IOI Corp launches first international bond

Malaysian palm oil and property company launches first straight dollar bond deal.

IOI Corporation is to launch its first dollar bond deal this week with the help of book runners Citigroup and Barclays Capital. The deal has an initial size of $350million although given the strength of demand for recent Asian issues such as the China Merchants or Shinhan Bank trades, this size looks easily covered. The deal will have a ten-year maturity and count as a senior unsecured credit.

Road shows for the deal will start this week with the teams in Singapore on Thursday, Hong Kong on Friday and the London on Monday. The Reg-S issue will then launch and price next week.

The deal has been given a split rating of A3 by Moody's and BBB+ by S&P, hitting the sovereign ceiling with Moody's and one notch lower than S&P which rates Malaysia A-.

"The ratings of IOI benefit from the group's above-average financial profile, favorable plantation resource profile, highly competitive cost position, and synergy between key business segments," said Standard & Poor's credit analyst Cheow Hon Lee. "Standard & Poor's expects IOI to focus on organic growth and the consolidation of its various acquisitions, instead of sustaining growth through new acquisitions."

However, S&P also stressed in its rating guide that it was concerned with the cyclicality of the palm oil business stating that 'each of the IOI business segments is cyclical with cash flows subject to volatile price swings and demand risk. CPO prices have been highly volatile and are affected by weather conditions, import restrictions, and consumer preferences.'

However, the company is an integrated palm oil and property company that has been expanding fast in recent years. 69% of its revenues come from palm oil and 31% from property. In particular it has followed a strategy of acquiring downstream refining capacity to hedge the cyclicality of the upstream palm oil plantation business. In 2003 it acquired the Netherlands based Loders Croklaan Group and announced plans to build a new refinery in Rotterdam.

According to Dato Yeo Haw, the group executive director of IOI Group who runs the firm's finances, this strategy has paid off. "Things are going well and we should have a record year this year, pre-tax," he says. "If you look at our individual businesses they are quite cyclical, but taken as a whole it is quite well hedged. Our volatility is quite low compared to our peers and we continue to grow against palm oil cyclicality."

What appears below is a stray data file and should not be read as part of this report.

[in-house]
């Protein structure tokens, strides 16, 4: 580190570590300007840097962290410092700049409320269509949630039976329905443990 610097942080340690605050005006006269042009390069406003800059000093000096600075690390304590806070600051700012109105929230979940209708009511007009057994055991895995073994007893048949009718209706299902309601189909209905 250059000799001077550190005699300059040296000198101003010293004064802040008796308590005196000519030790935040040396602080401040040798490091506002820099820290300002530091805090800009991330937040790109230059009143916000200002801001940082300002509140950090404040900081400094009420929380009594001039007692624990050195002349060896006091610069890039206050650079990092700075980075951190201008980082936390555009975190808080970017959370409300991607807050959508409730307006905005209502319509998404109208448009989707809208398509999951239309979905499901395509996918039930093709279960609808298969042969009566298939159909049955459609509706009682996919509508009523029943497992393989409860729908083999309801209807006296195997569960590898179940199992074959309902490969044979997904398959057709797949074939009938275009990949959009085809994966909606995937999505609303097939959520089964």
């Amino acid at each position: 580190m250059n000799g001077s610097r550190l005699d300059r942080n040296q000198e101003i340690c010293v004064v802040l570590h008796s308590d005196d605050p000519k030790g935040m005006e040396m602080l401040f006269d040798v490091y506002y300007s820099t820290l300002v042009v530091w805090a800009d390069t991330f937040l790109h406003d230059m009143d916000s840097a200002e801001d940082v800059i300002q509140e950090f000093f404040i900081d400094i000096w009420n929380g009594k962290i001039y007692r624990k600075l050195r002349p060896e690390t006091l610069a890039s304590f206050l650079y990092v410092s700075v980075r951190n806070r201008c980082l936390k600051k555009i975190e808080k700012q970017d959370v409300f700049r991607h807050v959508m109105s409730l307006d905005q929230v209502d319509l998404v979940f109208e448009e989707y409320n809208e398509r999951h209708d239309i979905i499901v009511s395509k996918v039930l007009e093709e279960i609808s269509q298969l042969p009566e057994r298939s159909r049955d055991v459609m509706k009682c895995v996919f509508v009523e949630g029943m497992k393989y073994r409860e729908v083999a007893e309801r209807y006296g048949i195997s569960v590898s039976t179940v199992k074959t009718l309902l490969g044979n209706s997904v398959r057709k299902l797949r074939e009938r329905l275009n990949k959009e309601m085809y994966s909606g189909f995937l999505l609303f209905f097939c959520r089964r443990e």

The purchase of Loders Croklaan was financed with a Eur230 million loan of which Eur210 million remains. This equates to about $300 million and thus the proceeds from the bond deal will be used to refinance this loan.

The company has decided not to go to the euro markets but stick to dollars, in what can only be seen as a vote of no confidence in the ability of Asian issuers to tap the euro bond market. "The dollar market is more liquid and we can easily swap the proceeds [into euros]," says Yeo.

Yeo says that the company has no plans at present to undertake any more acquisitions, having spent some RM2.7 billion ($710 million) on a variety of acquisitions in the past five years.

In terms of pricing, investors are likely to look at comparable issues such as the ten year A2/A- Petronas bonds due 2015 which are bid at 80bps over Treasuries. Also relevant are the Baa1/BBB+ MISC issue due in 2014, which is bid at 83bps over Treasuries and the A3/A- issue by Telecom Malaysia, due in 2014, also bid at 83bps over Treasuries. However, these deals have the halo effect of significant government ownership, whereas IOI Corporation is a private sector play.

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